For the past 50 years, Randomized Clinical Trials (RCT’s) have been a staple of pre-approval research; often referred to as the “gold standard” for their ability to minimize bias in outcomes. They are designed to maximize internal validity – or our confidence that the product being studied caused the outcomes reported under the circumstances the product was evaluated.
Unfortunately, in far too many cases, this internal validity comes at the sacrifice of our ability to generalize the results to a broader population often treated under very different circumstances to those studied. It is for this very reason that so many have begun to place an emphasis on real-world research designs meant to supplement the findings from RCT’s when informing policy and now potentially regulatory decisions.
As sources of real-world data (RWD) continue to explode, the regulatory and policy frameworks across the U.S. are continuing to move toward the incorporation of real-world evidence (RWE).
In May, FDA released Draft Guidance on Real World Data and Evidence entitled, “Submitting Documents Using Real-World Data and Real-World Evidence to FDA for Drugs and Biologics Guidance for Industry.”
In the guidance, FDA defines RWD as, “data relating to patient health status and/or the delivery of health care that are 28 routinely collected from a variety of sources.” Examples of RWD include data derived from electronic health records, medical claims and billing data, data from product and disease registries, patient-generated data, including in-home use and/or other decentralized settings, and data gathered from other sources that can inform on health status, such as mobile devices.
FDA defines RWE as, “the clinical evidence regarding the usage and potential benefits or risks of a medical product derived from analysis of RWD.” And, “RWE can be generated, for example, by collecting information about effectiveness or safety outcomes from an RWD source in randomized clinical trials or in observational studies.”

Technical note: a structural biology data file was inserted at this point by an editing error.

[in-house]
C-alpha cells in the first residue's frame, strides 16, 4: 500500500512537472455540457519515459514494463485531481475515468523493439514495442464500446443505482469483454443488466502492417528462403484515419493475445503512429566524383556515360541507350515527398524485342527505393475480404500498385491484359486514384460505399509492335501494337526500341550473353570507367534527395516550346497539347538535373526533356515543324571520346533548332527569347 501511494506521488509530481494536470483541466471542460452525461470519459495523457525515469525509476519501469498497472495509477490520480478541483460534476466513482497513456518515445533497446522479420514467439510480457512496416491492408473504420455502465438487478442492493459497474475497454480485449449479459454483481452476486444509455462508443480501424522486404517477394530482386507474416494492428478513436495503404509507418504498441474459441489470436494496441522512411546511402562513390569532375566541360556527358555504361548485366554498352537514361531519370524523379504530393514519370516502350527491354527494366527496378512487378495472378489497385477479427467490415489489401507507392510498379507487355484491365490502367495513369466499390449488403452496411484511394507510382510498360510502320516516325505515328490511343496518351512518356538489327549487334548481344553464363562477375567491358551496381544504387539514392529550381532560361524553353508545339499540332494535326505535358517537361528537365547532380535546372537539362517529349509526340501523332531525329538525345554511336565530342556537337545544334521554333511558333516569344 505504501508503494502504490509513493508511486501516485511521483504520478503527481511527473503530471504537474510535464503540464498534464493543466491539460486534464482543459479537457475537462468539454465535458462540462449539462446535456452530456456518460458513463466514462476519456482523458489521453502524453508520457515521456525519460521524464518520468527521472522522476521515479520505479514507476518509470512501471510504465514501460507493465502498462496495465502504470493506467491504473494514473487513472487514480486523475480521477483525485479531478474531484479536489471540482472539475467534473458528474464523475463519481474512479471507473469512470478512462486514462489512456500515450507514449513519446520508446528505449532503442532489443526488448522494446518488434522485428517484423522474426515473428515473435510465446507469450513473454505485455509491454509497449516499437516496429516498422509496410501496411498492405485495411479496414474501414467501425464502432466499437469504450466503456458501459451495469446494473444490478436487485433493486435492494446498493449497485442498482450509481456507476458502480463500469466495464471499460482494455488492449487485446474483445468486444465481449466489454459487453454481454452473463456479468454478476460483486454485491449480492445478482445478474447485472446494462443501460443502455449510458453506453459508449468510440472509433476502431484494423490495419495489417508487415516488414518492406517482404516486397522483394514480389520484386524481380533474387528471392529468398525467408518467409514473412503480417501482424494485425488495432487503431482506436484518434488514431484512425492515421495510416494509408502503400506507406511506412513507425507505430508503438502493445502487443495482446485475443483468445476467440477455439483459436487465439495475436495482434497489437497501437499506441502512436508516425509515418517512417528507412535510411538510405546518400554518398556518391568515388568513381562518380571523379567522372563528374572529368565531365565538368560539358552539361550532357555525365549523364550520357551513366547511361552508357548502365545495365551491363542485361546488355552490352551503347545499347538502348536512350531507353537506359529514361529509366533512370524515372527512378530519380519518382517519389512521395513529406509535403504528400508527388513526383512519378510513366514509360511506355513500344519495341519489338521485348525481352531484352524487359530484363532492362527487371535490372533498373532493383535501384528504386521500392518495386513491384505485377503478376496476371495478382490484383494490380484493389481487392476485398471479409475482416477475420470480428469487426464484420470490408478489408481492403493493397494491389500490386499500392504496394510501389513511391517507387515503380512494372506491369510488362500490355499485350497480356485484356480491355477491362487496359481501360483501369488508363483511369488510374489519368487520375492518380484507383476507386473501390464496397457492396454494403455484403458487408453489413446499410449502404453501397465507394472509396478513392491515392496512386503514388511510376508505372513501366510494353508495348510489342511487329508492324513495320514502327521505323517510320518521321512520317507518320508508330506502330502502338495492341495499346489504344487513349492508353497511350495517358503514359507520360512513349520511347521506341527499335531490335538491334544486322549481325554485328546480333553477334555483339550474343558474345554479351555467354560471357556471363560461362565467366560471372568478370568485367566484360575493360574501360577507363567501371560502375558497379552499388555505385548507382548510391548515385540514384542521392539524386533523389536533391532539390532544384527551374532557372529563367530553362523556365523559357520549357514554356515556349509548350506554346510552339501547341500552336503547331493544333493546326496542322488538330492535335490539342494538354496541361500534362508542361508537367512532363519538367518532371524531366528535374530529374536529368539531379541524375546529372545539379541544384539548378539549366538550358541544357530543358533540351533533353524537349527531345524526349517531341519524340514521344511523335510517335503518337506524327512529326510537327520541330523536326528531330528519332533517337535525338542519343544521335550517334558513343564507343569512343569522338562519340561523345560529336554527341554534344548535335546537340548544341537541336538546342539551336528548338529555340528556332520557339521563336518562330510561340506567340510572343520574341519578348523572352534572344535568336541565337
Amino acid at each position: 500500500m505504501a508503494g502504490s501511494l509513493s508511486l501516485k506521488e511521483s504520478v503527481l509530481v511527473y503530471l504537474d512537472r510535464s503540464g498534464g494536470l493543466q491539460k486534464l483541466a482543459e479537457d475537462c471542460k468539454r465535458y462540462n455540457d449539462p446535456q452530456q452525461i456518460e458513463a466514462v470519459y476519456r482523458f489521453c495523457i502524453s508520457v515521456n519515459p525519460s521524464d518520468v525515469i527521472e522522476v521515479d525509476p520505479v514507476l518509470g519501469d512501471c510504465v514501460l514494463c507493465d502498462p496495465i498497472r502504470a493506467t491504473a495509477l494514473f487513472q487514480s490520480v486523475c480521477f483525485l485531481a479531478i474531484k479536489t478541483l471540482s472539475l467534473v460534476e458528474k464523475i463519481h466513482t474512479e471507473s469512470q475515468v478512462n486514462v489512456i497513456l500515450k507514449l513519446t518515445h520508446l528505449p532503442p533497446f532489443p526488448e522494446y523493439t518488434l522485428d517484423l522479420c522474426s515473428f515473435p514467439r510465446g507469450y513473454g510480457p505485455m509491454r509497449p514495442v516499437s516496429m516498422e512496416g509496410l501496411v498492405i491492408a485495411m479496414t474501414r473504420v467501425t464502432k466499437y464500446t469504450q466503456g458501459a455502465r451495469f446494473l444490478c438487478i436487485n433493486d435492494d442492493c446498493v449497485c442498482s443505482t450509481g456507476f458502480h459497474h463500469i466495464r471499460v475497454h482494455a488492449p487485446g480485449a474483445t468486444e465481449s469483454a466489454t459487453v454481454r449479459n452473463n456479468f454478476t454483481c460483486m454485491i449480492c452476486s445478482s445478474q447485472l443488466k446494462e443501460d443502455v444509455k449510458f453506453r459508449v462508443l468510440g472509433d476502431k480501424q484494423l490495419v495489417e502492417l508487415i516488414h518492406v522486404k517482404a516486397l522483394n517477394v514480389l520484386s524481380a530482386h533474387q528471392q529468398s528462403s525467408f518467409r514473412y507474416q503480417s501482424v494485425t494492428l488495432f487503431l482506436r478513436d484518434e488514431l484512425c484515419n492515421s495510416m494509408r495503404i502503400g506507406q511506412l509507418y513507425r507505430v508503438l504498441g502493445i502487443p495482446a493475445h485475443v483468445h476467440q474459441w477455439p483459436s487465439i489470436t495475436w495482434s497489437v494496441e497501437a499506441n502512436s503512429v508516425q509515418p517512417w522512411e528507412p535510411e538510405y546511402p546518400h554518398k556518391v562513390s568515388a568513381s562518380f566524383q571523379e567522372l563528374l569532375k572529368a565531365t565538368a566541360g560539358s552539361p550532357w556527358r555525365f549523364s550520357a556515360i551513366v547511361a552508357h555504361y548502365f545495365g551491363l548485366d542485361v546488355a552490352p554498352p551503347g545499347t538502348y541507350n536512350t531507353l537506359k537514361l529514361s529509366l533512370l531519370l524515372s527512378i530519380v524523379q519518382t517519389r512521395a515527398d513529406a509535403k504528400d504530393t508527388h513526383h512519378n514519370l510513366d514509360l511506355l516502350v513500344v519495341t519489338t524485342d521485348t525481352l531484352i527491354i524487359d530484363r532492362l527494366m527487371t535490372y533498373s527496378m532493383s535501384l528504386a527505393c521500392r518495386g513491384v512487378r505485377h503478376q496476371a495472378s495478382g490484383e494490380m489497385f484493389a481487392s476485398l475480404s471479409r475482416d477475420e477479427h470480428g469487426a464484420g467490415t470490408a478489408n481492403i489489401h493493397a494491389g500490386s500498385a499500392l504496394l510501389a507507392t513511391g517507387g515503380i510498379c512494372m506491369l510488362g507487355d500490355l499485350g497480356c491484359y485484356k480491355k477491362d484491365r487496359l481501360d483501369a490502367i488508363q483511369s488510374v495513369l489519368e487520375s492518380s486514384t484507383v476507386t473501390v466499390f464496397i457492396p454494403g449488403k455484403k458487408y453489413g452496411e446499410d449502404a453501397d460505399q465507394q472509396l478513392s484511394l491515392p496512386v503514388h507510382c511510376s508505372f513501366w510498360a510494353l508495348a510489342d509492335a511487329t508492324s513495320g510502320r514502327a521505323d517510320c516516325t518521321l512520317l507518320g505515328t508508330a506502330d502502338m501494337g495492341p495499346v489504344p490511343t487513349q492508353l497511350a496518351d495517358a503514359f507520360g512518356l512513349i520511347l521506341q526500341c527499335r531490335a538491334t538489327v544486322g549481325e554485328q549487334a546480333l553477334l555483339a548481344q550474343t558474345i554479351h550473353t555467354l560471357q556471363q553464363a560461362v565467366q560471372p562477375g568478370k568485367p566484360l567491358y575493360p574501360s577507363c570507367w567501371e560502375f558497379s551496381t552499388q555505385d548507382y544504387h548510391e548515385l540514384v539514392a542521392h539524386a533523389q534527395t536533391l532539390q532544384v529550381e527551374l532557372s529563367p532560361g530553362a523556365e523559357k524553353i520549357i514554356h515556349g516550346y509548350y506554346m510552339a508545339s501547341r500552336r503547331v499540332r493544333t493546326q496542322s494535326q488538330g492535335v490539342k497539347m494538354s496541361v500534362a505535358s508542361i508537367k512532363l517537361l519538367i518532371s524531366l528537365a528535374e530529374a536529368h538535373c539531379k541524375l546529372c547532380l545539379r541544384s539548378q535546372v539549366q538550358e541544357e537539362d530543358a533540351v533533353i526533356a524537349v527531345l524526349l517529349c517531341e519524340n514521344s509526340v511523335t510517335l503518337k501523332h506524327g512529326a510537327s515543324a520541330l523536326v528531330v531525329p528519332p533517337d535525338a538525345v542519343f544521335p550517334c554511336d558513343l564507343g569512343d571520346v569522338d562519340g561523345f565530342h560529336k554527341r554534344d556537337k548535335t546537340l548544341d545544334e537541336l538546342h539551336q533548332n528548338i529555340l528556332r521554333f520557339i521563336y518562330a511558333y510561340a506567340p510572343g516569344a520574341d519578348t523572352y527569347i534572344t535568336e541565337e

Scott Gottlieb, former FDA Commissioner summarized it well when he said, “RWE provides us with a potential source of information that can complement, augment and expand our understanding of how best to use medical products — improving what we know about our medical care.”
Under certain circumstances, opening up the design options in the pre-approval phases of drug development to include Pragmatic Clinical Trials (PCT’s) has the potential to greatly enrich and complement the findings from traditional RCT’s and, earlier in the drug approval process, broaden the generation of evidence more relevant to treated patients.
Though the creation of the infrastructure to accomplish this continues to require strong collaboration across multiple stakeholders in the healthcare system, the “raw materials” for establishing a robust, prospective, real-world evidence development environment are in place. What is needed now is for the regulatory path to be clear for those desiring to put it in place. Regulators, payers, and providers alike also must be aligned in their demand for more relevant evidence upon which to base their decisions.
Though pure gold cannot corrode or tarnish, in this case, our current gold standard is not so pure. With the increasing availability of robust real-world data and improving analytic methodologies, we have the opportunity to greatly enrich our development process by combining the relative strengths of RCT’s and RWE, bringing us to a new, much purer gold standard.